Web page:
Wisconsin Residents say YES to Scott Walker

Wisconsin Welcome Sign

Wisconsin Welcome Sign (Photo credit: Wikipedia)

I am excited about the outcome of the recall election in Wisconsin. I assume that many of you watched in disgust as the liberal state senators tried to stop the state senate from moving toward right to work policies and away from entrenched unionism. Tonight’s win for Walker shows that Wisconsin voters have firmly said that they are happy with these reforms and the changes they are bringing in their lives.

In my other posts on the negative aspects of compulsory unionism (see below) I talked about how voluntary associations will produce better results for workers. It seems as though voters in Wisconsin want government to curtail the power of the compulsory unions. These unions who are basically not accountable to anyone.

My Earlier Posts:  Power Grab     Voluntary Association    Collective Bargaining Needs Balance

I recommend that California voters consider voting yes on the Stop Special Interest Money Now bill (which unions are calling the Corporate Power Grab Initiative). Maybe we can move the ball toward a higher degree of freedom for individual workers in California. Lower costs and less of liberal union meddling in our state politics sounds refreshing. Please consider the numbers on the political contribution watchdog site that I linked to in this post. Again, I would like to open some discussion about the pros and cons about this bill as I invited in my earlier post. What evidence is there that supports the CTA’s assertions about the bill? Does the bill cover the necessary bases and not just create more trouble?


Collective Bargaining needs Balance

Map of USA with Ohio highlighted

Image via Wikipedia

The Ohio state teachers union wants the California teachers union to support them. There is a move in Ohio like the one in Wisconsin to reduce collective-bargaining rights. We’ve been asked to make phone calls to support the Ohio teachers union. I myself was disgusted by the childish behavior of the Wisconsin unions and liberal politicians in regard to these collective-bargaining votes back in the spring.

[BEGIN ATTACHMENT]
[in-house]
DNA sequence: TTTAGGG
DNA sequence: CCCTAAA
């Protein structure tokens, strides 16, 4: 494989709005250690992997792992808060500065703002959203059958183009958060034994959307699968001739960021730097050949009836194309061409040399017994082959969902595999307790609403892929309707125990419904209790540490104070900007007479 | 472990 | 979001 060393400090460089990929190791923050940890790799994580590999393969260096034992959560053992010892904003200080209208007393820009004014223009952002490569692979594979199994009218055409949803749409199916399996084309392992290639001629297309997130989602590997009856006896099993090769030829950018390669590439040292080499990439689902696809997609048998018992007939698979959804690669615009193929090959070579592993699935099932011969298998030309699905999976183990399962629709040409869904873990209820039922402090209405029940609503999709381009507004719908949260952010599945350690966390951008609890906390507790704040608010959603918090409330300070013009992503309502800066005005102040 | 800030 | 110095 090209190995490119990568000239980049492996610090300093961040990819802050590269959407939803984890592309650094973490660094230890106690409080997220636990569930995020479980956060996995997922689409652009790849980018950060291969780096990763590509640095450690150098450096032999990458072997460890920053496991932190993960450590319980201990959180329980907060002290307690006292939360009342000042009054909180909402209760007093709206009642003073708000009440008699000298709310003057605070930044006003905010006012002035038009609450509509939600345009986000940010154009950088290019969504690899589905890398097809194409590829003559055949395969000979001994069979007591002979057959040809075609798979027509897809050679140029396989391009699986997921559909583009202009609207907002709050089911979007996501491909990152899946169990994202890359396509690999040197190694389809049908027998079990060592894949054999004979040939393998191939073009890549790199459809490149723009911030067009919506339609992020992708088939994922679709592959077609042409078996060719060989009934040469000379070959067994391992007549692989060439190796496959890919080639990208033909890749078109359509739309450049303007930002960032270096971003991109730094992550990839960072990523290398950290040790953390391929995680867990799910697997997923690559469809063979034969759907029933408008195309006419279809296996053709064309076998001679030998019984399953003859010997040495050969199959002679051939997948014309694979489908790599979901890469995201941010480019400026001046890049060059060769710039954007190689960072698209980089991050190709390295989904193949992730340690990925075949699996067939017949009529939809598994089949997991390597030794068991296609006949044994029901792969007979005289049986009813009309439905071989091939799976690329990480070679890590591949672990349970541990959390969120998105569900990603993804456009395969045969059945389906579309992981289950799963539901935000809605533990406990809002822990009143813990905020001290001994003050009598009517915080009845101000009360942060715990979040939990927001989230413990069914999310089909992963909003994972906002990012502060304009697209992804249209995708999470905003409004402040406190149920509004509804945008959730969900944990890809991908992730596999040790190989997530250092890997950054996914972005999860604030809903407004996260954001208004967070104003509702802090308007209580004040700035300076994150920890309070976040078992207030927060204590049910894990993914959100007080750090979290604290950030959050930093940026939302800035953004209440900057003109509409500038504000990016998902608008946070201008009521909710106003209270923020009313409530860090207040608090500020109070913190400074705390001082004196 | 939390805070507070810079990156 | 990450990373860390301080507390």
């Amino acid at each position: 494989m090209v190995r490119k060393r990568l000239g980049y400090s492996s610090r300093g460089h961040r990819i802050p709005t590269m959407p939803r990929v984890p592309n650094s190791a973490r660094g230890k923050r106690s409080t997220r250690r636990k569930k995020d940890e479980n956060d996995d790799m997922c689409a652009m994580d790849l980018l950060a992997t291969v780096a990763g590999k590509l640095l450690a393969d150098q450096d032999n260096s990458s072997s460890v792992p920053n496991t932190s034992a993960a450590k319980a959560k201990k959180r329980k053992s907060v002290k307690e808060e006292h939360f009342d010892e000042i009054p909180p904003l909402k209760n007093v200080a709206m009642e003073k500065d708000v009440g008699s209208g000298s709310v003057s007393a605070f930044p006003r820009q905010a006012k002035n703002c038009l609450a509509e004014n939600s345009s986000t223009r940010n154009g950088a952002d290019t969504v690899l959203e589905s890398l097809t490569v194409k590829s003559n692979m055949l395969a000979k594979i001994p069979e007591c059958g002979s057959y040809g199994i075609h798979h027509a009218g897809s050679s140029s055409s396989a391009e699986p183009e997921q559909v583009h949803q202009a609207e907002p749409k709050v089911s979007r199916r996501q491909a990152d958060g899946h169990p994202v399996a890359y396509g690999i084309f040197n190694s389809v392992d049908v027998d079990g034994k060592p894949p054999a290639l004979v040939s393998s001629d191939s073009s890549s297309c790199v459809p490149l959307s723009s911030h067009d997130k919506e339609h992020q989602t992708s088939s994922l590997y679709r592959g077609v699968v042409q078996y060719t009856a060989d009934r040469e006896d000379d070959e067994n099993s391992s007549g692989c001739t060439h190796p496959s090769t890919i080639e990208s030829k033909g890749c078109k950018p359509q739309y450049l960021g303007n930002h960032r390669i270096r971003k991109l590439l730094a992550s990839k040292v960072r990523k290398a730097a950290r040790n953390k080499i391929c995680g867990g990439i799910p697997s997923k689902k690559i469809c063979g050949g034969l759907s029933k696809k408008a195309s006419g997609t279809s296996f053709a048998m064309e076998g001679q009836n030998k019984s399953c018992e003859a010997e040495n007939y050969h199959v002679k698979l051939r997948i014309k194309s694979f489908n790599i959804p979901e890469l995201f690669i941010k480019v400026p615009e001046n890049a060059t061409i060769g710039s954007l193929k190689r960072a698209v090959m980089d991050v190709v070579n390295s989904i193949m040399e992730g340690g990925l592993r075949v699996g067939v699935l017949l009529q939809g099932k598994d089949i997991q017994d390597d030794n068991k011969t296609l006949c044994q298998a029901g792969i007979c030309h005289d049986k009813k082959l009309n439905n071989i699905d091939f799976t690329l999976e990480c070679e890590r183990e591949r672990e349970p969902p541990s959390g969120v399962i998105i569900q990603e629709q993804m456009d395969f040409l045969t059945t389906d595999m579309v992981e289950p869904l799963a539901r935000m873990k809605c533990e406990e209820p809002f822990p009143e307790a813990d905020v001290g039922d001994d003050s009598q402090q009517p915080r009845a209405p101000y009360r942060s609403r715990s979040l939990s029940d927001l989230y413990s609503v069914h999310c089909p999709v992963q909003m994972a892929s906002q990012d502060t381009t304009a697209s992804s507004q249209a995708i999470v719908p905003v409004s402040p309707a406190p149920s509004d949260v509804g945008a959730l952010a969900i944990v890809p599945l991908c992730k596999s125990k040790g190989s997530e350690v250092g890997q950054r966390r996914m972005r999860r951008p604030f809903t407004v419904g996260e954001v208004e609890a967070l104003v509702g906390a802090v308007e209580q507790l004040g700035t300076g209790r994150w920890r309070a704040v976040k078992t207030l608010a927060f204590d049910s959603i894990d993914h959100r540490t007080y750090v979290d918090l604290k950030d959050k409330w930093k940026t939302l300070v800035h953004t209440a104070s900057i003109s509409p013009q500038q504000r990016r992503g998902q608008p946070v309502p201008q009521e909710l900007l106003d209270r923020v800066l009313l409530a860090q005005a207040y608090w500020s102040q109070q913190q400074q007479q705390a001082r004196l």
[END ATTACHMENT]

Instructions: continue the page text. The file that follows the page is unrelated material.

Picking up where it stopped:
There comes a time in getting on a budget that requires sacrifice. When a family is trying to clean up their financial mess, they have to choose some areas to cut back their lifestyle. When a government is trying to clean up their financial mess, they have to choose some spending areas to cut back on. Those Wisconsin protesters did not seem to understand this and basically raised a big stink and cost their state time and money instead.

Collective bargaining has a place in balancing the needs of individual workers with the needs of the organization. Unfortunately some of the contractual obligations organizations have become entrapped by are no longer viable. Refusing to back off on these is ruins what Steven Covey called the production capacity of an organization. Basically killing the goose that lays the golden egg.

In recent years and in the coming months and years more of us in education are going to be called on to make some sacrifice because of the poor financial state of our nation and/or state. When that time comes for me, I don’t plan to whine, protest, or complain. I will do what must be done. I don’t plan to call anyone in Ohio to encourage them to do otherwise. I suspect there are many other teachers who did not agree with the unruly protests last spring in Wisconsin. I would be interested in your take on it.